‘Primary Science Innovations 2004’ – A Quest to provide quality Professional Development for Primary Science teachers
The 'Primary Science Innovations' conference had its origins within the halls of
The improvement of Science teaching and learning at Ironside is another story in itself, but suffice to say that teacher confidence and student outcomes in the areas of Science and Technology have improved markedly over Ironside's years as a Centre of Excellence. A carefully implemented change management process has overseen planned professional development opportunities for Ironside staff, who in turn are:
During 2003, the challenge set before the Ironside administration team was how to spread the 'good news' about science in primary schools beyond our four walls. The release of the 'Science State, Smart State - Spotlight on Science 2003-2006' document further raised the profile of Science teaching and learning within Queensland. The action plan contained within this document outlined the need for 70% of teachers to have undergone some form of Science PD by 2005.
Initially, the Centre ran various promotional activities such as District Science Challenges, Scientist Hall of Fame evenings and Science Week community activities, which served to raise the profile of Science within the local educational District. As the program expanded, teachers from our own and neighbouring districts began attending one day practicums at Ironside, based on the various strands of science, as well as a variety of after school workshops.
These PD opportunities were designed to meet teacher needs as identified in surveys compiled during 2001 and 2002. The surveys were conducted by an independent academic and change management consultant, Bette Blanche, from
The surveys found the needs of Primary Science teachers to be quite consistent:-
· Teachers lacked confidence in teaching Science overall compared to other Key Learning Areas, being unsure how to approach the teaching of Scientific principles. To meet this need, one of the workshops run regularly by Ironside staff during 2003/2004 is 'Working Scientifically', which offers teachers a framework for teaching Science, regardless of content. (Note:- This workshop is being offered at 'Primary Science Innovations 2004')
· Primary teachers were reasonably confident teaching 'Life and Living' concepts, but lacked expertise in 'Natural and Processed Materials' and 'Energy and Change'. Therefore, the initial practicums offered during 2002-2003 were based on these strands of the syllabus.
· Teachers raised concerns about limited resources within most primary settings. For this reason, all PD from the Centre of Excellence has been designed to enable teachers to teach Science using quite basic equipment and materials. Also, much of the Professional Development is delivered by Ironside's own teaching staff, who are keen to demonstrate how much can be achieved in lower, middle and upper primary science with few resources.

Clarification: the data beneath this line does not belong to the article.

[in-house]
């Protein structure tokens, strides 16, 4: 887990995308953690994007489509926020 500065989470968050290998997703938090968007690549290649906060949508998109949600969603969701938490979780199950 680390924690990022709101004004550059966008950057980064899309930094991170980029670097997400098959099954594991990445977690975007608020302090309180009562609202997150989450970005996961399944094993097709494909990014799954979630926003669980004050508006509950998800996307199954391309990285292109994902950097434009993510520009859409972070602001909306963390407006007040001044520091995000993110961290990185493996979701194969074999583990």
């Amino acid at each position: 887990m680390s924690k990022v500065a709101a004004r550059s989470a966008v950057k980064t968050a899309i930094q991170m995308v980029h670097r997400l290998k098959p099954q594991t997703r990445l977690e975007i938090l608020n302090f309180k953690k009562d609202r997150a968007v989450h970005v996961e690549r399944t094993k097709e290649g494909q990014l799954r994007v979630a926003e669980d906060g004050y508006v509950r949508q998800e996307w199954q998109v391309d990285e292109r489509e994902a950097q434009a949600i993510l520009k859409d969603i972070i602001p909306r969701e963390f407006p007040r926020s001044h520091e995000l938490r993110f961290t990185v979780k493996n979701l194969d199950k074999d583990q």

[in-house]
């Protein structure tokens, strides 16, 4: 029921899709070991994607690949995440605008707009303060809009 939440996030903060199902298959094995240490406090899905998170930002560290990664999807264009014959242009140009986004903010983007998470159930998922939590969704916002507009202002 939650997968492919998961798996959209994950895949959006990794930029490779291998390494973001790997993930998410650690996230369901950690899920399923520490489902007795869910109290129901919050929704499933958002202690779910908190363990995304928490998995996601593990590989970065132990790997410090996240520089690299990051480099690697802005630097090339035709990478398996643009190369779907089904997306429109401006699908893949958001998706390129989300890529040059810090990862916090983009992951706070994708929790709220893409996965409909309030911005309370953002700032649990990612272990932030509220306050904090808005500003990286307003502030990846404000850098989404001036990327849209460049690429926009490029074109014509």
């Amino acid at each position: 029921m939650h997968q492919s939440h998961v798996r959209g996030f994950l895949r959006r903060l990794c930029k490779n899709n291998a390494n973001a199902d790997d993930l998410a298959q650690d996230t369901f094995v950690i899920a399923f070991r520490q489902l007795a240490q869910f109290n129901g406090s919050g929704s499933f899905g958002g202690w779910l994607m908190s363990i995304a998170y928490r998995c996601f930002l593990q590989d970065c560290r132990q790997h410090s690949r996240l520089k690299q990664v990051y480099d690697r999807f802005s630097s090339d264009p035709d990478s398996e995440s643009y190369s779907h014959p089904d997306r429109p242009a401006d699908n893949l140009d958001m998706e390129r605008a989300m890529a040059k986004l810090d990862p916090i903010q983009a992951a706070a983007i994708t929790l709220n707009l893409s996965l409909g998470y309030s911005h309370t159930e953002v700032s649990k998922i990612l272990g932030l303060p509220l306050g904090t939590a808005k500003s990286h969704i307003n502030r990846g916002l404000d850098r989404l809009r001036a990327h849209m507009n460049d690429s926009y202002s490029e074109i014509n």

Feedback from Ironside's PD sessions has been exceptionally positive, however, during 2002, the concern was raised that most of these opportunities reached only 20-40 teachers each time and places were limited by space and human resource issues.
Whilst mulling over the problem, Ironside's energetic and visionary principal, Patricia Neate, together with an incredibly committed Science Committee, decided that a conference would be the best way to reach the masses of primary teachers with quality and practical science Professional Development. 'Primary Science Innovations 2003' was born!
The Administration team, along with the Science Committee, set about planning the type of professional development they believed would most benefit primary teachers. They decided that all of the professional development at the conference needed to be practical, with a strong focus on what could be achieved with limited resources. Several Ironside teachers volunteered to share their work in the form of workshops at the conference.
The inaugural conference, opened by The Honorable Anna Bligh MP (Minister for Education), was a resounding success, with several positive outcomes:
So successful was the first conference that planning for 'Primary Science Innovations 2004' began immediately. For 2004, the organizing committee has chosen to focus on four key areas: ICT in Science, Assessment and Reporting, Middle Schooling and Inquiry Learning. These areas are particularly pertinent in 2004.
Assessment and Reporting in
Inquiry Learning is also gaining popularity as a means of delivering Science, with its emphasis on the development of higher thinking skills, problem solving and its alignment with the ideals of 'Working Scientifically'. Presenters from both Ironside SS and the Independent Schools sector will be presenting workshops looking at implementing Inquiry Learning within individual classrooms and across whole schools.
The workshop presenters are even more diverse than in 2003, with many classroom teachers from across
Keynote speaker, Dr Jeffrey Stilwell , from
With the commitment that the organizers and presenters show towards promoting a love of the teaching of science, 'Primary Science innovations 2004' is sure to be another outstanding success!
For more information regarding the conference, please contact Leanne Stewart at firstname.lastname@example.org or visit the Ironside SS website at http:/www.ironsideschool.qld.edu.au/deliver/content.asp?pid=693